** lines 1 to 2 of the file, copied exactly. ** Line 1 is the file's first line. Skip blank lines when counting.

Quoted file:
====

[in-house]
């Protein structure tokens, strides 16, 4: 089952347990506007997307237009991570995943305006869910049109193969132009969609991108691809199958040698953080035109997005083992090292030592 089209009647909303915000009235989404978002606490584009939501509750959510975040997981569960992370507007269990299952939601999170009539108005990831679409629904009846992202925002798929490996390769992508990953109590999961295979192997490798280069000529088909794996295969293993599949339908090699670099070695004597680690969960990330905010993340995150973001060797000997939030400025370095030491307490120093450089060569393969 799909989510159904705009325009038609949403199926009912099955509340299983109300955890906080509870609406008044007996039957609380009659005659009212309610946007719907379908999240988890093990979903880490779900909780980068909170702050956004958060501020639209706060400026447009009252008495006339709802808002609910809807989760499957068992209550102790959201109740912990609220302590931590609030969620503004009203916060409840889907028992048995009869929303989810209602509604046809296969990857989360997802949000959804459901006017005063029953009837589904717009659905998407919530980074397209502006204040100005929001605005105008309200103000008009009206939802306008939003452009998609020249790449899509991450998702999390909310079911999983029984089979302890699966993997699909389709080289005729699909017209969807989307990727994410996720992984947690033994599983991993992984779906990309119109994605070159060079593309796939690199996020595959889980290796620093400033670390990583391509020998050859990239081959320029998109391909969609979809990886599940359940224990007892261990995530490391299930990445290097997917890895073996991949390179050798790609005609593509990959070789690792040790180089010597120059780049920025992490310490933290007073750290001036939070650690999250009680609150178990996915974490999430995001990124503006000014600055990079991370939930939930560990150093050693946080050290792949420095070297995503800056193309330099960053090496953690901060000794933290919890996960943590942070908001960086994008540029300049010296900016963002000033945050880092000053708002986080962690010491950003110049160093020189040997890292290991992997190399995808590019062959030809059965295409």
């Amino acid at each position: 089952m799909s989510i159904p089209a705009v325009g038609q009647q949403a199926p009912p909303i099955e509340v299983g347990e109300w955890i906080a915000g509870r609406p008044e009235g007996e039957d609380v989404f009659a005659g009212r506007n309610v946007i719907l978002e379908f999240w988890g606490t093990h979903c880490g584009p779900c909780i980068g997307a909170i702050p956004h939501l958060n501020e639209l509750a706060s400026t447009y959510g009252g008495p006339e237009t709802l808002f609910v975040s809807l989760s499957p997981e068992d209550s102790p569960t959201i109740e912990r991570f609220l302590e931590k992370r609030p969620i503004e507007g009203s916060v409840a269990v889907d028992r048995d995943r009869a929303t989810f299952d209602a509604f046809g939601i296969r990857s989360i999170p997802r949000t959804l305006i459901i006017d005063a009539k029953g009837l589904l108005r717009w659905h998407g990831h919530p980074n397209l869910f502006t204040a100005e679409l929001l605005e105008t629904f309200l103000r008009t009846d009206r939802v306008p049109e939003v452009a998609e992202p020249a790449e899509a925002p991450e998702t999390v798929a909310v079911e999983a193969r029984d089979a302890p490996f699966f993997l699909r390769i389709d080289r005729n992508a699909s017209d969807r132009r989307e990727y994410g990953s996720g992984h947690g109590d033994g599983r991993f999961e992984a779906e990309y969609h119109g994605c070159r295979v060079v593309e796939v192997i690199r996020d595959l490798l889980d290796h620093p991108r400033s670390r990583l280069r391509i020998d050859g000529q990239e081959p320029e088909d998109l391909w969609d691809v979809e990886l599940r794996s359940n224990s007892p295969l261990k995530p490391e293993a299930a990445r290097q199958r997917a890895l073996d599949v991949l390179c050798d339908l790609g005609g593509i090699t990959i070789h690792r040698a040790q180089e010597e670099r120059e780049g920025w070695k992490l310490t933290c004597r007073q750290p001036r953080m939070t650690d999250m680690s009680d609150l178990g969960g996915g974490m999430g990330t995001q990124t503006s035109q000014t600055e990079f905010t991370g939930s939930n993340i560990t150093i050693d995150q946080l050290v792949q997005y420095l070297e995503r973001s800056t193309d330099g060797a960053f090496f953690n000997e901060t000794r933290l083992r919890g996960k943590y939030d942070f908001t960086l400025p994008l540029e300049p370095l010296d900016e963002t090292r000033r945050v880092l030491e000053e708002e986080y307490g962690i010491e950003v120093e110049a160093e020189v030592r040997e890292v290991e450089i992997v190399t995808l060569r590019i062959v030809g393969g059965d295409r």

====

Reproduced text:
[in-house]
């Protein structure tokens, strides 16, 4: 089952347990506007997307237009991570995943305006869910049109193969132009969609991108691809199958040698953080035109997005083992090292030592 089209009647909303915000009235989404978002606490584009939501509750959510975040997981569960992370507007269990299952939601999170009539108005990831679409629904009846992202925002798929490996390769992508990953109590999961295979192997490798280069000529088909794996295969293993599949339908090699670099070695004597680690969960990330905010993340995150973001060797000997939030400025370095030491307490120093450089060569393969 799909989510159904705009325009038609949403199926009912099955509340299983109300955890906080509870609406008044007996039957609380009659005659009212309610946007719907379908999240988890093990979903880490779900909780980068909170702050956004958060501020639209706060400026447009009252008495006339709802808002609910809807989760499957068992209550102790959201109740912990609220302590931590609030969620503004009203916060409840889907028992048995009869929303989810209602509604046809296969990857989360997802949000959804459901006017005063029953009837589904717009659905998407919530980074397209502006204040100005929001605005105008309200103000008009009206939802306008939003452009998609020249790449899509991450998702999390909310079911999983029984089979302890699966993997699909389709080289005729699909017209969807989307990727994410996720992984947690033994599983991993992984779906990309119109994605070159060079593309796939690199996020595959889980290796620093400033670390990583391509020998050859990239081959320029998109391909969609979809990886599940359940224990007892261990995530490391299930990445290097997917890895073996991949390179050798790609005609593509990959070789690792040790180089010597120059780049920025992490310490933290007073750290001036939070650690999250009680609150178990996915974490999430995001990124503006000014600055990079991370939930939930560990150093050693946080050290792949420095070297995503800056193309330099960053090496953690901060000794933290919890996960943590942070908001960086994008540029300049010296900016963002000033945050880092000053708002986080962690010491950003110049160093020189040997890292290991992997190399995808590019062959030809059965295409």